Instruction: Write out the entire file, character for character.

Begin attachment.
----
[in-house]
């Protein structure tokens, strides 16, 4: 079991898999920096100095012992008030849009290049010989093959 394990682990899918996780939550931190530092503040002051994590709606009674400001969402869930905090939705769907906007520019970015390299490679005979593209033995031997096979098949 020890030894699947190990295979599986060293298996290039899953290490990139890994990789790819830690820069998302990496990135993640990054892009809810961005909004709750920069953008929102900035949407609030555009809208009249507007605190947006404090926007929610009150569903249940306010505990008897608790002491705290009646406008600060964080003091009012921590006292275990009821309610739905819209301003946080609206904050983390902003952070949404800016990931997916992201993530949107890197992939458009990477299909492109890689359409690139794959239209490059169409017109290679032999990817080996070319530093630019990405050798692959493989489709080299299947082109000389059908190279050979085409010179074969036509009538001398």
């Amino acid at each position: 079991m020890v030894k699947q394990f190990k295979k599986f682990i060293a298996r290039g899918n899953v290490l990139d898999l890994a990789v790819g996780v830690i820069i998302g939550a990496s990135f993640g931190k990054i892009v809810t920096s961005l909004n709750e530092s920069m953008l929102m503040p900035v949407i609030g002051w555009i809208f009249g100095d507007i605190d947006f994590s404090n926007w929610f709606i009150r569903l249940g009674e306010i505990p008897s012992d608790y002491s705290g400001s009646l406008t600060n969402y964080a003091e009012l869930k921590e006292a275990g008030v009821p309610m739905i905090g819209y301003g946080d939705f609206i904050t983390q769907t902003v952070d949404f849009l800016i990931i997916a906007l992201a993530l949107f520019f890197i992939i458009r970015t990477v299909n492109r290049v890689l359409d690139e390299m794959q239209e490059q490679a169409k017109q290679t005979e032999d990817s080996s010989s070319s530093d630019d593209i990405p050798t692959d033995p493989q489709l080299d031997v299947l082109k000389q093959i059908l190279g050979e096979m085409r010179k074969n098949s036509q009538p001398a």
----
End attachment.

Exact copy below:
[in-house]
């Protein structure tokens, strides 16, 4: 079991898999920096100095012992008030849009290049010989093959 394990682990899918996780939550931190530092503040002051994590709606009674400001969402869930905090939705769907906007520019970015390299490679005979593209033995031997096979098949 020890030894699947190990295979599986060293298996290039899953290490990139890994990789790819830690820069998302990496990135993640990054892009809810961005909004709750920069953008929102900035949407609030555009809208009249507007605190947006404090926007929610009150569903249940306010505990008897608790002491705290009646406008600060964080003091009012921590006292275990009821309610739905819209301003946080609206904050983390902003952070949404800016990931997916992201993530949107890197992939458009990477299909492109890689359409690139794959239209490059169409017109290679032999990817080996070319530093630019990405050798692959493989489709080299299947082109000389059908190279050979085409010179074969036509009538001398």
């Amino acid at each position: 079991m020890v030894k699947q394990f190990k295979k599986f682990i060293a298996r290039g899918n899953v290490l990139d898999l890994a990789v790819g996780v830690i820069i998302g939550a990496s990135f993640g931190k990054i892009v809810t920096s961005l909004n709750e530092s920069m953008l929102m503040p900035v949407i609030g002051w555009i809208f009249g100095d507007i605190d947006f994590s404090n926007w929610f709606i009150r569903l249940g009674e306010i505990p008897s012992d608790y002491s705290g400001s009646l406008t600060n969402y964080a003091e009012l869930k921590e006292a275990g008030v009821p309610m739905i905090g819209y301003g946080d939705f609206i904050t983390q769907t902003v952070d949404f849009l800016i990931i997916a906007l992201a993530l949107f520019f890197i992939i458009r970015t990477v299909n492109r290049v890689l359409d690139e390299m794959q239209e490059q490679a169409k017109q290679t005979e032999d990817s080996s010989s070319s530093d630019d593209i990405p050798t692959d033995p493989q489709l080299d031997v299947l082109k000389q093959i059908l190279g050979e096979m085409r010179k074969n098949s036509q009538p001398a």